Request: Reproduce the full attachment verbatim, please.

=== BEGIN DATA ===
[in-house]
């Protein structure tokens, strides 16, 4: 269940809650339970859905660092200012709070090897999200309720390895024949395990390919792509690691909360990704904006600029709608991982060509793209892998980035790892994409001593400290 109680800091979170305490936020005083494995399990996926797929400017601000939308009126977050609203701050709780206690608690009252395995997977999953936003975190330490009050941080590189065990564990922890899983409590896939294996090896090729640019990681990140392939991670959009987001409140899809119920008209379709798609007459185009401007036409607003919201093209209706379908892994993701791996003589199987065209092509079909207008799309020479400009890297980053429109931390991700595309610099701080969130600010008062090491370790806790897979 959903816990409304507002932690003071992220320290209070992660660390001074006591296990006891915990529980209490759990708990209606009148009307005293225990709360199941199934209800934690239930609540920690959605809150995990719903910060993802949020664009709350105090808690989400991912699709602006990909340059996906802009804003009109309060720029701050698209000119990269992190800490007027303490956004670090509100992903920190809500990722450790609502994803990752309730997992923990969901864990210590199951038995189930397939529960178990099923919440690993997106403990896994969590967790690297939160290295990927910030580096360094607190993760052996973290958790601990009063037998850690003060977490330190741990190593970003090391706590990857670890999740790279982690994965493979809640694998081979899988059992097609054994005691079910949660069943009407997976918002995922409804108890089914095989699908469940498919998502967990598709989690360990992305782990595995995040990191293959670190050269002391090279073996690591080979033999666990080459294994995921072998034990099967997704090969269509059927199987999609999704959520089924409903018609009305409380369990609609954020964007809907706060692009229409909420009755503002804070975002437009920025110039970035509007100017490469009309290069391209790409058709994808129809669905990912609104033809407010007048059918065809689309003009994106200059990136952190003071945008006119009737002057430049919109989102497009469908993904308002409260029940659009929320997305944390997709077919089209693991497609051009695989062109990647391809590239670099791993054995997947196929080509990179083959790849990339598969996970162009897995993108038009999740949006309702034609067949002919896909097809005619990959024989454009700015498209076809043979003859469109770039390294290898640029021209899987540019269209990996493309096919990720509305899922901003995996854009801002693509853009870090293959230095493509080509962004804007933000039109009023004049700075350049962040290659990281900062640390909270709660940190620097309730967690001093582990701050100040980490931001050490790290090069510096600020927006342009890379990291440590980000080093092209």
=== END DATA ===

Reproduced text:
[in-house]
């Protein structure tokens, strides 16, 4: 269940809650339970859905660092200012709070090897999200309720390895024949395990390919792509690691909360990704904006600029709608991982060509793209892998980035790892994409001593400290 109680800091979170305490936020005083494995399990996926797929400017601000939308009126977050609203701050709780206690608690009252395995997977999953936003975190330490009050941080590189065990564990922890899983409590896939294996090896090729640019990681990140392939991670959009987001409140899809119920008209379709798609007459185009401007036409607003919201093209209706379908892994993701791996003589199987065209092509079909207008799309020479400009890297980053429109931390991700595309610099701080969130600010008062090491370790806790897979 959903816990409304507002932690003071992220320290209070992660660390001074006591296990006891915990529980209490759990708990209606009148009307005293225990709360199941199934209800934690239930609540920690959605809150995990719903910060993802949020664009709350105090808690989400991912699709602006990909340059996906802009804003009109309060720029701050698209000119990269992190800490007027303490956004670090509100992903920190809500990722450790609502994803990752309730997992923990969901864990210590199951038995189930397939529960178990099923919440690993997106403990896994969590967790690297939160290295990927910030580096360094607190993760052996973290958790601990009063037998850690003060977490330190741990190593970003090391706590990857670890999740790279982690994965493979809640694998081979899988059992097609054994005691079910949660069943009407997976918002995922409804108890089914095989699908469940498919998502967990598709989690360990992305782990595995995040990191293959670190050269002391090279073996690591080979033999666990080459294994995921072998034990099967997704090969269509059927199987999609999704959520089924409903018609009305409380369990609609954020964007809907706060692009229409909420009755503002804070975002437009920025110039970035509007100017490469009309290069391209790409058709994808129809669905990912609104033809407010007048059918065809689309003009994106200059990136952190003071945008006119009737002057430049919109989102497009469908993904308002409260029940659009929320997305944390997709077919089209693991497609051009695989062109990647391809590239670099791993054995997947196929080509990179083959790849990339598969996970162009897995993108038009999740949006309702034609067949002919896909097809005619990959024989454009700015498209076809043979003859469109770039390294290898640029021209899987540019269209990996493309096919990720509305899922901003995996854009801002693509853009870090293959230095493509080509962004804007933000039109009023004049700075350049962040290659990281900062640390909270709660940190620097309730967690001093582990701050100040980490931001050490790290090069510096600020927006342009890379990291440590980000080093092209």